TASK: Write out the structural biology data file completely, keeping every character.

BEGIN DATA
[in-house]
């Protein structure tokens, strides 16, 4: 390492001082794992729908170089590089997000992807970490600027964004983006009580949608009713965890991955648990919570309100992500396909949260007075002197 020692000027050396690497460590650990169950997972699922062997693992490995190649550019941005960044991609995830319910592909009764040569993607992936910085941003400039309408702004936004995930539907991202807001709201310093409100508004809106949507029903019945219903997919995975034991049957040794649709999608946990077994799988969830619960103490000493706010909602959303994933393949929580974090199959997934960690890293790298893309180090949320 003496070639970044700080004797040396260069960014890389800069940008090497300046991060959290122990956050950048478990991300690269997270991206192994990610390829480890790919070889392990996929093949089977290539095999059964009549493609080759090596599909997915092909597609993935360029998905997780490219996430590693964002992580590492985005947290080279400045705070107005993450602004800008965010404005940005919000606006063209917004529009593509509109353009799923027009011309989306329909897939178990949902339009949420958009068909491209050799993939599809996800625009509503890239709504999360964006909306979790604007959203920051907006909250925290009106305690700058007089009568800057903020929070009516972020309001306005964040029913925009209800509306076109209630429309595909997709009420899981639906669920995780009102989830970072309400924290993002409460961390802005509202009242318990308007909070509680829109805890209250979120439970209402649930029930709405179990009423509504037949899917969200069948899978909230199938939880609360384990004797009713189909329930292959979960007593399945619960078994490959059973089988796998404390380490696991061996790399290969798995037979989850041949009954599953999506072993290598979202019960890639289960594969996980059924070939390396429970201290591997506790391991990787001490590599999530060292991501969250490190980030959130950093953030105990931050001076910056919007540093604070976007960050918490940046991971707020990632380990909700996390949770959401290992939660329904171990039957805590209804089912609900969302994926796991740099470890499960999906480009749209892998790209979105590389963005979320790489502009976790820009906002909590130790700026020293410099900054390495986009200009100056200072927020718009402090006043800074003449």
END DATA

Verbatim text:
[in-house]
């Protein structure tokens, strides 16, 4: 390492001082794992729908170089590089997000992807970490600027964004983006009580949608009713965890991955648990919570309100992500396909949260007075002197 020692000027050396690497460590650990169950997972699922062997693992490995190649550019941005960044991609995830319910592909009764040569993607992936910085941003400039309408702004936004995930539907991202807001709201310093409100508004809106949507029903019945219903997919995975034991049957040794649709999608946990077994799988969830619960103490000493706010909602959303994933393949929580974090199959997934960690890293790298893309180090949320 003496070639970044700080004797040396260069960014890389800069940008090497300046991060959290122990956050950048478990991300690269997270991206192994990610390829480890790919070889392990996929093949089977290539095999059964009549493609080759090596599909997915092909597609993935360029998905997780490219996430590693964002992580590492985005947290080279400045705070107005993450602004800008965010404005940005919000606006063209917004529009593509509109353009799923027009011309989306329909897939178990949902339009949420958009068909491209050799993939599809996800625009509503890239709504999360964006909306979790604007959203920051907006909250925290009106305690700058007089009568800057903020929070009516972020309001306005964040029913925009209800509306076109209630429309595909997709009420899981639906669920995780009102989830970072309400924290993002409460961390802005509202009242318990308007909070509680829109805890209250979120439970209402649930029930709405179990009423509504037949899917969200069948899978909230199938939880609360384990004797009713189909329930292959979960007593399945619960078994490959059973089988796998404390380490696991061996790399290969798995037979989850041949009954599953999506072993290598979202019960890639289960594969996980059924070939390396429970201290591997506790391991990787001490590599999530060292991501969250490190980030959130950093953030105990931050001076910056919007540093604070976007960050918490940046991971707020990632380990909700996390949770959401290992939660329904171990039957805590209804089912609900969302994926796991740099470890499960999906480009749209892998790209979105590389963005979320790489502009976790820009906002909590130790700026020293410099900054390495986009200009100056200072927020718009402090006043800074003449």